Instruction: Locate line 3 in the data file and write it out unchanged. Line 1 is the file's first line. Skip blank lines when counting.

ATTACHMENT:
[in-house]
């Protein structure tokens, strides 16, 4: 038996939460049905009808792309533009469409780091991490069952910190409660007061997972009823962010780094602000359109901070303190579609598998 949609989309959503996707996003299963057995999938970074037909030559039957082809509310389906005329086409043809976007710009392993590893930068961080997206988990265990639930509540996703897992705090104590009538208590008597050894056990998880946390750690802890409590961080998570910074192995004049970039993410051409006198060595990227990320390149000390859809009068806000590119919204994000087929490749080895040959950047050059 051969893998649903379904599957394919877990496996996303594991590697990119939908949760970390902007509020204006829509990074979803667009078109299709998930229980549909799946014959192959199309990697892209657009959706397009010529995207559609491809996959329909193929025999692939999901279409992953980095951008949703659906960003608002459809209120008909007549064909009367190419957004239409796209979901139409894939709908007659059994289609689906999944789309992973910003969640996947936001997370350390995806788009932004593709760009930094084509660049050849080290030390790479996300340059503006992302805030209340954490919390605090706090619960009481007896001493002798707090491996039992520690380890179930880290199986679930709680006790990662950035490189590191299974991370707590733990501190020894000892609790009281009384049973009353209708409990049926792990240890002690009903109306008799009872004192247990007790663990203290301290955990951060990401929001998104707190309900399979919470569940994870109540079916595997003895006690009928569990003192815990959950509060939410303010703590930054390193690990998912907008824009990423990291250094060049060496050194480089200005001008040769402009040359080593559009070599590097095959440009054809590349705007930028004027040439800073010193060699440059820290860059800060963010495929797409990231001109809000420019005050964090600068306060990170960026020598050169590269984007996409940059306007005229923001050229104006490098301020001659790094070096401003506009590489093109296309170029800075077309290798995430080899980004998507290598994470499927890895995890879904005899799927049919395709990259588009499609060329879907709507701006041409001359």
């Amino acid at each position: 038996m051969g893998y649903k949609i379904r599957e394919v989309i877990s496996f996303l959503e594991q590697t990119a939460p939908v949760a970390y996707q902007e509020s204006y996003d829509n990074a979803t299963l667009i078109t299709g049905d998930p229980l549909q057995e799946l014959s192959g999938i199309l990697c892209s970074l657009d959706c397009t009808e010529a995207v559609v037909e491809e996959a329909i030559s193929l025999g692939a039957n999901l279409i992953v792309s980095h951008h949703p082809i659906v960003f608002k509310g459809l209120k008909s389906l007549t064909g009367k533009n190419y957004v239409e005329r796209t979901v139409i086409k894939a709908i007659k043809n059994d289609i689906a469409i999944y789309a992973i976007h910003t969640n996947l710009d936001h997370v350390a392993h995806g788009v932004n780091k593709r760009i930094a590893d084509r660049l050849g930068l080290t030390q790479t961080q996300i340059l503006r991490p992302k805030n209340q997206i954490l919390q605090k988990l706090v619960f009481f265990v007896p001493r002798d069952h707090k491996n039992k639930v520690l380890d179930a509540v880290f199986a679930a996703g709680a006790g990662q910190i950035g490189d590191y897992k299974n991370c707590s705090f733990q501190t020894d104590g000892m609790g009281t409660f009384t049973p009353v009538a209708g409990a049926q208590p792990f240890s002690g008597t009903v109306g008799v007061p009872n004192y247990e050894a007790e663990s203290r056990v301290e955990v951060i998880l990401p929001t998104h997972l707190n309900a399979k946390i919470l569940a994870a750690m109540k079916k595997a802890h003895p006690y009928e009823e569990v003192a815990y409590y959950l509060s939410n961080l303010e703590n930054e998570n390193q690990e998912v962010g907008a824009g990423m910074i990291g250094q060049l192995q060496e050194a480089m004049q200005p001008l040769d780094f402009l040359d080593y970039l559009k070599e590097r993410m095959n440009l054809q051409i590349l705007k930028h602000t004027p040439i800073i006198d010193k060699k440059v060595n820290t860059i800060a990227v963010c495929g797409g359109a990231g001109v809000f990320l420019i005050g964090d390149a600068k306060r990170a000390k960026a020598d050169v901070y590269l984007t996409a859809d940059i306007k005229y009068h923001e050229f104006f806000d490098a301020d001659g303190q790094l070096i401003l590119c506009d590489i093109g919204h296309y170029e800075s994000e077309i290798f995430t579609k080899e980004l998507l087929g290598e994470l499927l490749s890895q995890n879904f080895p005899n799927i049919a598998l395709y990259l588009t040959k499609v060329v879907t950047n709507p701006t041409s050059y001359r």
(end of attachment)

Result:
């Amino acid at each position: 038996m051969g893998y649903k949609i379904r599957e394919v989309i877990s496996f996303l959503e594991q590697t990119a939460p939908v949760a970390y996707q902007e509020s204006y996003d829509n990074a979803t299963l667009i078109t299709g049905d998930p229980l549909q057995e799946l014959s192959g999938i199309l990697c892209s970074l657009d959706c397009t009808e010529a995207v559609v037909e491809e996959a329909i030559s193929l025999g692939a039957n999901l279409i992953v792309s980095h951008h949703p082809i659906v960003f608002k509310g459809l209120k008909s389906l007549t064909g009367k533009n190419y957004v239409e005329r796209t979901v139409i086409k894939a709908i007659k043809n059994d289609i689906a469409i999944y789309a992973i976007h910003t969640n996947l710009d936001h997370v350390a392993h995806g788009v932004n780091k593709r760009i930094a590893d084509r660049l050849g930068l080290t030390q790479t961080q996300i340059l503006r991490p992302k805030n209340q997206i954490l919390q605090k988990l706090v619960f009481f265990v007896p001493r002798d069952h707090k491996n039992k639930v520690l380890d179930a509540v880290f199986a679930a996703g709680a006790g990662q910190i950035g490189d590191y897992k299974n991370c707590s705090f733990q501190t020894d104590g000892m609790g009281t409660f009384t049973p009353v009538a209708g409990a049926q208590p792990f240890s002690g008597t009903v109306g008799v007061p009872n004192y247990e050894a007790e663990s203290r056990v301290e955990v951060i998880l990401p929001t998104h997972l707190n309900a399979k946390i919470l569940a994870a750690m109540k079916k595997a802890h003895p006690y009928e009823e569990v003192a815990y409590y959950l509060s939410n961080l303010e703590n930054e998570n390193q690990e998912v962010g907008a824009g990423m910074i990291g250094q060049l192995q060496e050194a480089m004049q200005p001008l040769d780094f402009l040359d080593y970039l559009k070599e590097r993410m095959n440009l054809q051409i590349l705007k930028h602000t004027p040439i800073i006198d010193k060699k440059v060595n820290t860059i800060a990227v963010c495929g797409g359109a990231g001109v809000f990320l420019i005050g964090d390149a600068k306060r990170a000390k960026a020598d050169v901070y590269l984007t996409a859809d940059i306007k005229y009068h923001e050229f104006f806000d490098a301020d001659g303190q790094l070096i401003l590119c506009d590489i093109g919204h296309y170029e800075s994000e077309i290798f995430t579609k080899e980004l998507l087929g290598e994470l499927l490749s890895q995890n879904f080895p005899n799927i049919a598998l395709y990259l588009t040959k499609v060329v879907t950047n709507p701006t041409s050059y001359r």